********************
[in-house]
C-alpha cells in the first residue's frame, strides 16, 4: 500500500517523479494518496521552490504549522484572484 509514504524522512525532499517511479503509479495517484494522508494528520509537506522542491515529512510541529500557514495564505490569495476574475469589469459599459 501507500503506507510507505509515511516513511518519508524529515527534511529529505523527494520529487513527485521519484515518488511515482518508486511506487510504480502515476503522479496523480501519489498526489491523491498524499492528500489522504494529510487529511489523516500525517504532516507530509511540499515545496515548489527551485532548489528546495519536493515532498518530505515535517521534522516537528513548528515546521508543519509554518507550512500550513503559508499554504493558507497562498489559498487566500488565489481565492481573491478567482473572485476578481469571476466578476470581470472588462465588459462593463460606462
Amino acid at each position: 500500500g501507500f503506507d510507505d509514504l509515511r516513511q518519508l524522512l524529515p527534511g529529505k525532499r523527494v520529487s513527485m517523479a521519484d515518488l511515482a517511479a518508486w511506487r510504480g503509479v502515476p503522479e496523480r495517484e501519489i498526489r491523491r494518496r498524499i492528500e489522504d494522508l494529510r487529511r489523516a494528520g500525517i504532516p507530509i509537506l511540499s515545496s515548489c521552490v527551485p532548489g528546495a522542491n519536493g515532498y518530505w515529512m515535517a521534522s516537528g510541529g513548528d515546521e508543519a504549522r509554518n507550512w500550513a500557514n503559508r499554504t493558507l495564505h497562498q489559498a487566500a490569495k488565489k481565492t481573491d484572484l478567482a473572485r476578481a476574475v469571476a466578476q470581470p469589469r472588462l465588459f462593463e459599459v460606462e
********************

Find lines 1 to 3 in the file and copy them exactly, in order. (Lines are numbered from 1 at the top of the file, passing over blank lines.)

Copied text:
[in-house]
C-alpha cells in the first residue's frame, strides 16, 4: 500500500517523479494518496521552490504549522484572484 509514504524522512525532499517511479503509479495517484494522508494528520509537506522542491515529512510541529500557514495564505490569495476574475469589469459599459 501507500503506507510507505509515511516513511518519508524529515527534511529529505523527494520529487513527485521519484515518488511515482518508486511506487510504480502515476503522479496523480501519489498526489491523491498524499492528500489522504494529510487529511489523516500525517504532516507530509511540499515545496515548489527551485532548489528546495519536493515532498518530505515535517521534522516537528513548528515546521508543519509554518507550512500550513503559508499554504493558507497562498489559498487566500488565489481565492481573491478567482473572485476578481469571476466578476470581470472588462465588459462593463460606462
Amino acid at each position: 500500500g501507500f503506507d510507505d509514504l509515511r516513511q518519508l524522512l524529515p527534511g529529505k525532499r523527494v520529487s513527485m517523479a521519484d515518488l511515482a517511479a518508486w511506487r510504480g503509479v502515476p503522479e496523480r495517484e501519489i498526489r491523491r494518496r498524499i492528500e489522504d494522508l494529510r487529511r489523516a494528520g500525517i504532516p507530509i509537506l511540499s515545496s515548489c521552490v527551485p532548489g528546495a522542491n519536493g515532498y518530505w515529512m515535517a521534522s516537528g510541529g513548528d515546521e508543519a504549522r509554518n507550512w500550513a500557514n503559508r499554504t493558507l495564505h497562498q489559498a487566500a490569495k488565489k481565492t481573491d484572484l478567482a473572485r476578481a476574475v469571476a466578476q470581470p469589469r472588462l465588459f462593463e459599459v460606462e